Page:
The Karnataka High Court has ruled that the restriction contained under Section 9(3) of the Arbitration and Conciliation Act, 1996 (A&C Act) would not apply once an application under Section 9(1) for interim measures has been "entertained" by the Court before the appointment of the arbitrator.
The Single Bench of Justice Sachin Shankar Magadum observed that, as per the law laid down by the Supreme Court in Arcelor Mittal Nippon Steel India Ltd. versus Essar Bulk Terminal Limited (2021), the Court entertains a matter when it takes it up for consideration. Hence, the Court held that since the application under Section 9(1) was already entertained and considered by the Commercial Court before the appointment of the Sole Arbitrator, the bar under Section 9(3) of the A&C Act was not attracted.
An application under Section 9 of the A&C Act for interim measures was filed by the respondent/lessor UM Projects LLP before the Commercial Court, seeking a direction against the petitioner/lessee Godolphine India Private Limited to pay the outstanding rent and maintenance charges. The Commercial Court allowed the said application, against which the petitioner filed an appeal before the Karnataka High Court. The High Court dismissed the appeal and confirmed the order passed by the Commercial Court. The High Court observed that the liability of the petitioner to pay rent in terms of the lease deed executed between the parties had no nexus or connection to the order passed by the Commercial Court directing the petitioner to deposit a certain sum pending the arbitral proceedings.
Thereafter, the respondent filed an execution petition seeking execution of the interim order. The Executing Court passed an order attaching the bank account of the petitioner. The petitioner filed a writ petition before the Karnataka High Court challenging the order passed by the Executing Court.
The petitioner Godolphine India submitted before the High Court that the remedy sought by the respondent lied before the Arbitral Tribunal and therefore, the respondent cannot file an execution petition to recover the amount, which is the subject matter of arbitration, before the commencement of the arbitral proceedings.
The respondent UM Projects contended that an order passed under Section 9 of the A&C Act is executable under the provisions of Order XXI of the Code of Civil Procedure, 1908 (CPC) as well as under Section 36 of the CPC. The respondent added that an order under Section 9 of the A&C Act assumes a status of decree where the rights of the parties are adjudicated. Hence, the respondent averred that the order passed by the Executing Court does not contravene any provisions of the CPC.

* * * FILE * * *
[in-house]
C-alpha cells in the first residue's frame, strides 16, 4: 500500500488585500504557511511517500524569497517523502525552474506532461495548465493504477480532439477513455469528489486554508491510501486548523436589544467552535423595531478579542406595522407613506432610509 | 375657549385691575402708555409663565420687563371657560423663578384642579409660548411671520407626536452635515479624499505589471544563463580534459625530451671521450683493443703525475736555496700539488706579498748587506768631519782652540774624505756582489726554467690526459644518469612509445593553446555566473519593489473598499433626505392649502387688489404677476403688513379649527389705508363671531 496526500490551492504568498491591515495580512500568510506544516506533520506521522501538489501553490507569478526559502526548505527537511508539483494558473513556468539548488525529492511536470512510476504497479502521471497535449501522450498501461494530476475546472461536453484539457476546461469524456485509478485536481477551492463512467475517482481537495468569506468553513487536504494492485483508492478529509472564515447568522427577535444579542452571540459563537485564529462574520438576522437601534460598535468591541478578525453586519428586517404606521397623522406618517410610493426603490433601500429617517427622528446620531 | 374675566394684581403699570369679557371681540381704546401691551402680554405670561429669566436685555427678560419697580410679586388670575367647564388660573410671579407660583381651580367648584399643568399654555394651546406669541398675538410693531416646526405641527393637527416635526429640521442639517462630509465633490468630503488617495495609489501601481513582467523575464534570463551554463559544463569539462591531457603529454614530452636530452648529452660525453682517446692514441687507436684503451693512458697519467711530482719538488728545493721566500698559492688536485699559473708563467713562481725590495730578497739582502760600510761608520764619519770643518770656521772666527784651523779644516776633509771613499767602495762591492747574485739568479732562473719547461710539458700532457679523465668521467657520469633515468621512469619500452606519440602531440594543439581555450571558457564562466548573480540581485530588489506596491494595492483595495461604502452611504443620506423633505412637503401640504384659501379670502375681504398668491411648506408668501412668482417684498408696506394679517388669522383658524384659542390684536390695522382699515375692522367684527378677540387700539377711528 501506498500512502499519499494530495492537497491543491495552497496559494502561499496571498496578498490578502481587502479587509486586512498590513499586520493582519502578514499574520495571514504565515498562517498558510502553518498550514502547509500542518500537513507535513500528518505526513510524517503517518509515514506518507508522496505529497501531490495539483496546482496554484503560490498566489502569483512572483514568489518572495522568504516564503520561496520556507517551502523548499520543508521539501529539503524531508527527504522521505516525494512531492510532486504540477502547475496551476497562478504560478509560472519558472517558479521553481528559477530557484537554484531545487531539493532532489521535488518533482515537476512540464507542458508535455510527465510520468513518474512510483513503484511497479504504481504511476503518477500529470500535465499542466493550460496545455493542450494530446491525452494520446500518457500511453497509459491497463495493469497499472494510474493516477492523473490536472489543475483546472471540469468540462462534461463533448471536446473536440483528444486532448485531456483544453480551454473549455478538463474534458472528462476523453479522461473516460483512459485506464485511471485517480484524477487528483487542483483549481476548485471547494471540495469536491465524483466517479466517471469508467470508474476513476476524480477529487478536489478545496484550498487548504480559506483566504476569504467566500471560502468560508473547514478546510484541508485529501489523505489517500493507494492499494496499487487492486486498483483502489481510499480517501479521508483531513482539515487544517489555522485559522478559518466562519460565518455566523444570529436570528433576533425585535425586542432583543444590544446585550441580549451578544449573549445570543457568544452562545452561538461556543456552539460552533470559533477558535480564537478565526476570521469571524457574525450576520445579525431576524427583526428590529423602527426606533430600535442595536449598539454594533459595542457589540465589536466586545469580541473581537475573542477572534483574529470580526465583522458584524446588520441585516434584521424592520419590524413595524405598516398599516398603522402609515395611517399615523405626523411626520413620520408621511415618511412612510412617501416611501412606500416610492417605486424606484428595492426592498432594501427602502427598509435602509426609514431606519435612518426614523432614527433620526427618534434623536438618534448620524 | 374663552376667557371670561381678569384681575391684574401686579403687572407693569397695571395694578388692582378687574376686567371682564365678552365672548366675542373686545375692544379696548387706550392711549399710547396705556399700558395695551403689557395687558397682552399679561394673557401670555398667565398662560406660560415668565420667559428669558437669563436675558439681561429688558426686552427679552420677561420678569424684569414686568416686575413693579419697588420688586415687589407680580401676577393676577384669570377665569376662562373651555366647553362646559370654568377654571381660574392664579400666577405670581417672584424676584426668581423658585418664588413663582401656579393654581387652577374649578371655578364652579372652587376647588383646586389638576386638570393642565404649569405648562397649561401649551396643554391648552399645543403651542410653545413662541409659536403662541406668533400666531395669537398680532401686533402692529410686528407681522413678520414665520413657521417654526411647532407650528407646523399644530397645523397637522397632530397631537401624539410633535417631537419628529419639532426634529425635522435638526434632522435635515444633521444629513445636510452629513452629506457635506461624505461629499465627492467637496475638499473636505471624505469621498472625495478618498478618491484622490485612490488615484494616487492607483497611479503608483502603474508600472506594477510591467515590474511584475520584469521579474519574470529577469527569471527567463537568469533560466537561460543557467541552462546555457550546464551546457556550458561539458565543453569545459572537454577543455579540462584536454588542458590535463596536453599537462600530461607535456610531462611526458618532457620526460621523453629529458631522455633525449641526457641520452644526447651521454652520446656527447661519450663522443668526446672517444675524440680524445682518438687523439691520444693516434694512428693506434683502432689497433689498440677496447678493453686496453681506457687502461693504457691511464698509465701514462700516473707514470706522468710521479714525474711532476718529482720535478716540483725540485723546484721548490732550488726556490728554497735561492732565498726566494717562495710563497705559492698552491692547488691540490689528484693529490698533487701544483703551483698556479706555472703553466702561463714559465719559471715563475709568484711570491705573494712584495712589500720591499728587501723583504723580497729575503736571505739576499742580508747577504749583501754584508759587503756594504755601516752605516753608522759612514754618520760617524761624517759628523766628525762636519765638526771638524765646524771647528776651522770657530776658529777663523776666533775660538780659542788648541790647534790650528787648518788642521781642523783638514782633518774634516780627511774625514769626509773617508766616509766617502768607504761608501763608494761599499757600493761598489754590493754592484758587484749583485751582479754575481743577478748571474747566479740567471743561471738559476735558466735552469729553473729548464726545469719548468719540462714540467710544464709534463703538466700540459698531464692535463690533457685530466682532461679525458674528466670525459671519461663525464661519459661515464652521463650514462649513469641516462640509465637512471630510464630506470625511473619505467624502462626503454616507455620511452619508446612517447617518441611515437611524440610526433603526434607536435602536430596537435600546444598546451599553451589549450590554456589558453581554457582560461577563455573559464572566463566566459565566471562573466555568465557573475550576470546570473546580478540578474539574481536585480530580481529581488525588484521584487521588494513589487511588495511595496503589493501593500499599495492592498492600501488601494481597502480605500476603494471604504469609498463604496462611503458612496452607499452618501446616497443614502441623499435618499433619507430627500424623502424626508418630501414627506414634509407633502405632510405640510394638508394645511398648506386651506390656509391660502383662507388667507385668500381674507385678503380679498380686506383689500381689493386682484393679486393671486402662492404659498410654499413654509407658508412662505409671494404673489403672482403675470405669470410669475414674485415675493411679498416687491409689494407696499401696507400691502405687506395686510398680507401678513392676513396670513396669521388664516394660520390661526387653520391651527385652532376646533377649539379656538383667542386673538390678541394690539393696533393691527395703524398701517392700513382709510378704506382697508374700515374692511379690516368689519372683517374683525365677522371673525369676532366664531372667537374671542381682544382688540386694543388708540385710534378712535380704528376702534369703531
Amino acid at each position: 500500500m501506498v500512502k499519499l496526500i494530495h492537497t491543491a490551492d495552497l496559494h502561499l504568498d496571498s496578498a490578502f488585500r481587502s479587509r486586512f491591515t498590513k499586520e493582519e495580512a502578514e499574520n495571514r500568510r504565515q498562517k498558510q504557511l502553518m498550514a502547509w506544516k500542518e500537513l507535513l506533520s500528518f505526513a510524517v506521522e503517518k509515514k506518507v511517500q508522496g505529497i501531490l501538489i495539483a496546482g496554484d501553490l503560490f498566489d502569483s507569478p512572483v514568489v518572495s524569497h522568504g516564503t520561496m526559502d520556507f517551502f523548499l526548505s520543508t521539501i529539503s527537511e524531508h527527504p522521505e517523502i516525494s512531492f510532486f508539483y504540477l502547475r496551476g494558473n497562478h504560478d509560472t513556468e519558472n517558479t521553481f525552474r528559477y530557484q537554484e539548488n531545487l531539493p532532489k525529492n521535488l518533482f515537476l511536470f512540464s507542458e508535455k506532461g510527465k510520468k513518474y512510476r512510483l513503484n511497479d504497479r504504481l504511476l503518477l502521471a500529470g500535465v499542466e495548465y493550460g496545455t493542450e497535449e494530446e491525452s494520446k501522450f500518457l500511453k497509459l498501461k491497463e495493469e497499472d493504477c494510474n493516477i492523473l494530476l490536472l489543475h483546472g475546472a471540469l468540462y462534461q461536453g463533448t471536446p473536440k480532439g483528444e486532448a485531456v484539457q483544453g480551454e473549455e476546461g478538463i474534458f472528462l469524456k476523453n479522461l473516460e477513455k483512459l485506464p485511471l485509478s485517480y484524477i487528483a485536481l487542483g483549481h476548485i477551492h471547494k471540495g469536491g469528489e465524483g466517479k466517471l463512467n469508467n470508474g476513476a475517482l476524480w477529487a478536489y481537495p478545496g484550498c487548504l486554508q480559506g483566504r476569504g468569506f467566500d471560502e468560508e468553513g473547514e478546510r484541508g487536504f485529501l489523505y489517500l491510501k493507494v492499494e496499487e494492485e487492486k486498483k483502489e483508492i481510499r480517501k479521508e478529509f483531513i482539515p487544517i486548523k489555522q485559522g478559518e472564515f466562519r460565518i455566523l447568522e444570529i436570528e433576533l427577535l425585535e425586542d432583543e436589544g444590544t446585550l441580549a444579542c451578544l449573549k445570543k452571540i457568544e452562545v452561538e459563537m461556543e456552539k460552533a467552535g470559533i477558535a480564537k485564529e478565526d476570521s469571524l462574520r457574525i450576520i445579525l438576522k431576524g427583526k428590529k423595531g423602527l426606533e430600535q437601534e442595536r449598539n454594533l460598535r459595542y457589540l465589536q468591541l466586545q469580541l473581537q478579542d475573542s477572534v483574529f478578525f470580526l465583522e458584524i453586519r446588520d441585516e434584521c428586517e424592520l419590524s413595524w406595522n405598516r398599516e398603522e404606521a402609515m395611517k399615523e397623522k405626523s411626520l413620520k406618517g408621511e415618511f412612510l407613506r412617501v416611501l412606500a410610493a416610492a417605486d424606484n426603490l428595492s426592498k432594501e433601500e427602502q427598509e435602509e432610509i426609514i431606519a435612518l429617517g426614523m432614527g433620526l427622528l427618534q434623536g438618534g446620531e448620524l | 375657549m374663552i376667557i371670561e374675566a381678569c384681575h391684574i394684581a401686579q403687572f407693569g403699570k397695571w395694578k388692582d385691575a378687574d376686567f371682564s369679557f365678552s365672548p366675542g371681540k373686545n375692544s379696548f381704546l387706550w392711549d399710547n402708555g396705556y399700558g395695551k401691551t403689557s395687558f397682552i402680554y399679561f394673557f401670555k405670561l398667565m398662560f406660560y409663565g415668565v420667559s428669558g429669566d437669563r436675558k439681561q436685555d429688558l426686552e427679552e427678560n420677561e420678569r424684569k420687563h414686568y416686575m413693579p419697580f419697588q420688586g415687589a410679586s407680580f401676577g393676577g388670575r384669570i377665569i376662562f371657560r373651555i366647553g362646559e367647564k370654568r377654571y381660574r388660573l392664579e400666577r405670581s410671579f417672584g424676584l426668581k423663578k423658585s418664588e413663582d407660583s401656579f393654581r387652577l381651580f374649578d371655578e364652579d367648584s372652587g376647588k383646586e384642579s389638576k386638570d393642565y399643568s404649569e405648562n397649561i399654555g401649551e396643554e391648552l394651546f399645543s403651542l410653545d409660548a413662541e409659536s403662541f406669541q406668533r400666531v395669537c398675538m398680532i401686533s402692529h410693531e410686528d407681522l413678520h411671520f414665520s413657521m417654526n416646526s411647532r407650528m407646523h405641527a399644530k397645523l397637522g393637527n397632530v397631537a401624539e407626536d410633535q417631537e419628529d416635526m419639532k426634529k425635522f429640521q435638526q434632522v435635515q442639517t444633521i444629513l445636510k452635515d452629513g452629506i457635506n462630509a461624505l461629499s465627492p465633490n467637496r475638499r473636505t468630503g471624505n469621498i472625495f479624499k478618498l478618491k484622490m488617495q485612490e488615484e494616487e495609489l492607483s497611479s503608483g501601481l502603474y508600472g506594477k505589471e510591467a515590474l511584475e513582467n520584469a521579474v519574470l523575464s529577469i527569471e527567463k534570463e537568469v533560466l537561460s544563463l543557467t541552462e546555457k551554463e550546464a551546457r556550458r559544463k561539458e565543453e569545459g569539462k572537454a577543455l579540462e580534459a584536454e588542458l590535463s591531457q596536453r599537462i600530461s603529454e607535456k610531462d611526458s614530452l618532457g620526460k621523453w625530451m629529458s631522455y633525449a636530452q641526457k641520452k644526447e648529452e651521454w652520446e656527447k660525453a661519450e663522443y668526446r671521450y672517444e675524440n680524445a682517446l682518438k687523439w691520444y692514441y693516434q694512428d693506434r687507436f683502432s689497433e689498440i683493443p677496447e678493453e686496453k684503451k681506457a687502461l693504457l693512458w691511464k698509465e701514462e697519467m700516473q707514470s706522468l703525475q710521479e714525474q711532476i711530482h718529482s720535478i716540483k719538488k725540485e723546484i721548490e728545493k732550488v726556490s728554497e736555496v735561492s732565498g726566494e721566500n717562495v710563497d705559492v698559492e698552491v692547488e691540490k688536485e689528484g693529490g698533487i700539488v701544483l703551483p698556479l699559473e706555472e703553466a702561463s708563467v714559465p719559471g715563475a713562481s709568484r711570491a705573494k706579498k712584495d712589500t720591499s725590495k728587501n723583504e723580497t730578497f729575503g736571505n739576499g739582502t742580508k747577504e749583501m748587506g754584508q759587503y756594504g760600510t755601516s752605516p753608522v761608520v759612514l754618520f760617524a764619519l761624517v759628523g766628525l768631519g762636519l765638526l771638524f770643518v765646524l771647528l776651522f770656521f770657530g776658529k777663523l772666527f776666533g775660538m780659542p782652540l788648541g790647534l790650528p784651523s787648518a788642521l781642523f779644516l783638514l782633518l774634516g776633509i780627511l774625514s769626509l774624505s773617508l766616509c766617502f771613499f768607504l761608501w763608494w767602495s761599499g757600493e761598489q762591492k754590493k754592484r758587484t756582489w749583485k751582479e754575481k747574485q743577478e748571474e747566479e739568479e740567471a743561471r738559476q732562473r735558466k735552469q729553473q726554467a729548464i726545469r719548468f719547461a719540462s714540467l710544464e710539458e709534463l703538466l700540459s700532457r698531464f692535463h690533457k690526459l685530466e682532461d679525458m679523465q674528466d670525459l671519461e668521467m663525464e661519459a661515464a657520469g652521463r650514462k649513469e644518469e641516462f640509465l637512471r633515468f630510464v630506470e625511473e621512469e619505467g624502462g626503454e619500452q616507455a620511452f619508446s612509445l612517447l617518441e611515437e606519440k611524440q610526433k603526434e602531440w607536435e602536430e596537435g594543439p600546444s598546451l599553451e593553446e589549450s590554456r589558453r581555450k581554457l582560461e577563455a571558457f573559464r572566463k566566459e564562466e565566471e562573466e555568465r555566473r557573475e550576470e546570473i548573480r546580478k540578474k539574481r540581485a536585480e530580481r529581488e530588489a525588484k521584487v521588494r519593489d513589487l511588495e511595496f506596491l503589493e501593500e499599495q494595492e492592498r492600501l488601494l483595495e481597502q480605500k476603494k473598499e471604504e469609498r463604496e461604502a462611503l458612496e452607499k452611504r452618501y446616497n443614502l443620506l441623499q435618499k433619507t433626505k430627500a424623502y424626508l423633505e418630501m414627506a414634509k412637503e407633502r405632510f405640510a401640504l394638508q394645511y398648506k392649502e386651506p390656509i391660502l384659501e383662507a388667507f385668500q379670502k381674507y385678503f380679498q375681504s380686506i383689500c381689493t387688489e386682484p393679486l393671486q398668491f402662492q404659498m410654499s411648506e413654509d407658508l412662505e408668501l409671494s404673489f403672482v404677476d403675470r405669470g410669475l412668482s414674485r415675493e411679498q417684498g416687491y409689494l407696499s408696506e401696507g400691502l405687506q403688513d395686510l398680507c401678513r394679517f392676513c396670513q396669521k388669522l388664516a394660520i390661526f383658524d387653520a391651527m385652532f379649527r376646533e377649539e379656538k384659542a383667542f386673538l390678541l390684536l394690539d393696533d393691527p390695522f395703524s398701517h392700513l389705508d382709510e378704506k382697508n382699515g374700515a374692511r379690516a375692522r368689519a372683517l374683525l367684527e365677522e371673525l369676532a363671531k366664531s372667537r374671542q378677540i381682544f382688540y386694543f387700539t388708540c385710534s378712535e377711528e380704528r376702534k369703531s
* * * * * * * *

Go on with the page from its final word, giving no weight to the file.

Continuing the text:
Section 9(1) of the A&C Act provides that a party may, before or during the arbitral proceedings or at any time after the making of the arbitral award but before it is enforced, apply to a court for interim measures of protection. Section 9 (3) provides that once the arbitral tribunal has been constituted, the Court shall not entertain an application under Section 9 (1), unless the Court finds that circumstances exist which may not render the remedy provided under Section 17 efficacious. Section 17 of the A&C Act deals with the power of the arbitral tribunal to pass orders for interim measures of protection.
The High Court observed that the application filed under Section 9 of the A&C Act was dealt by and allowed by the Commercial Court by an order dated 4.3.2022; and that subsequently, the Co-ordinate Bench of the Karnataka High Court had appointed a Sole Arbitrator by an order dated 24.3.2022.
The Court noted that the Supreme Court in the case of Arcelor Mittal Nippon Steel India Ltd. versus Essar Bulk Terminal Limited (2021) had held that once an application for interim relief has been "entertained", i.e., taken up for consideration by the Court, and if the Court has applied its mind, it can proceed to adjudicate the same even after the constitution of the Arbitral Tribunal.
Considering the scope of the term "entertain", as mentioned under Section 9(3) of the A&C Act, the Supreme Court had ruled that a Court entertains a matter when it takes it up for consideration and that such a process of consideration may continue till the pronouncement of the judgment.
Hence, the High Court ruled that in view of the law laid down by the Supreme Court, the restriction under Section 9(3) of the A&C Act would not apply once an application under Section 9(1) has been "entertained" by the Court before the appointment of the arbitrator.
The Court observed that before the Sole Arbitrator was appointed by the Co-ordinate Bench of the Karnataka High Court, the Commercial Court had dealt with the application filed under Section 9(1) of the A&C Act and had passed an order directing the petitioner to pay a certain sum of money towards the premises leased by him.
"Therefore, this Court is of the view that in the present case, the question of examining efficacy of remedy under Section 17 of the Act, 1996 would not arise since application under Section 9(1) of the Act, 1996 is already entertained and considered by Commercial Court. The Apex Court has adopted a practical approach in the case of Arcelor Mittal Nippon Steel India Limited therefore, the bar enshrined in Section 9(3) of the Act does not apply to the present case on hand.", the Court held.
Hence, the Court ruled that the respondent/decree holder was entitled to execute the order passed by the Commercial Court on an application filed under Section 9(1) of the A&C Act, and therefore, the petitioner could not resist the execution proceedings.
The Court, thus dismissed the writ petition.
Case Title: Godolphine India Private Limited versus UM Projects LLP
Citation: 2022 LiveLaw (Kar) 282
Dated: 01.07.2022 (Karnataka High Court)
Counsel for the Petitioner: Mr. Shravanth Arya Tandra, Advocate for Mr. Irfana Nazeer, Advocate
Counsel for the Respondent: Srinivasa. D.C, Advocate for Mr. Pradeep Nayak, Advocate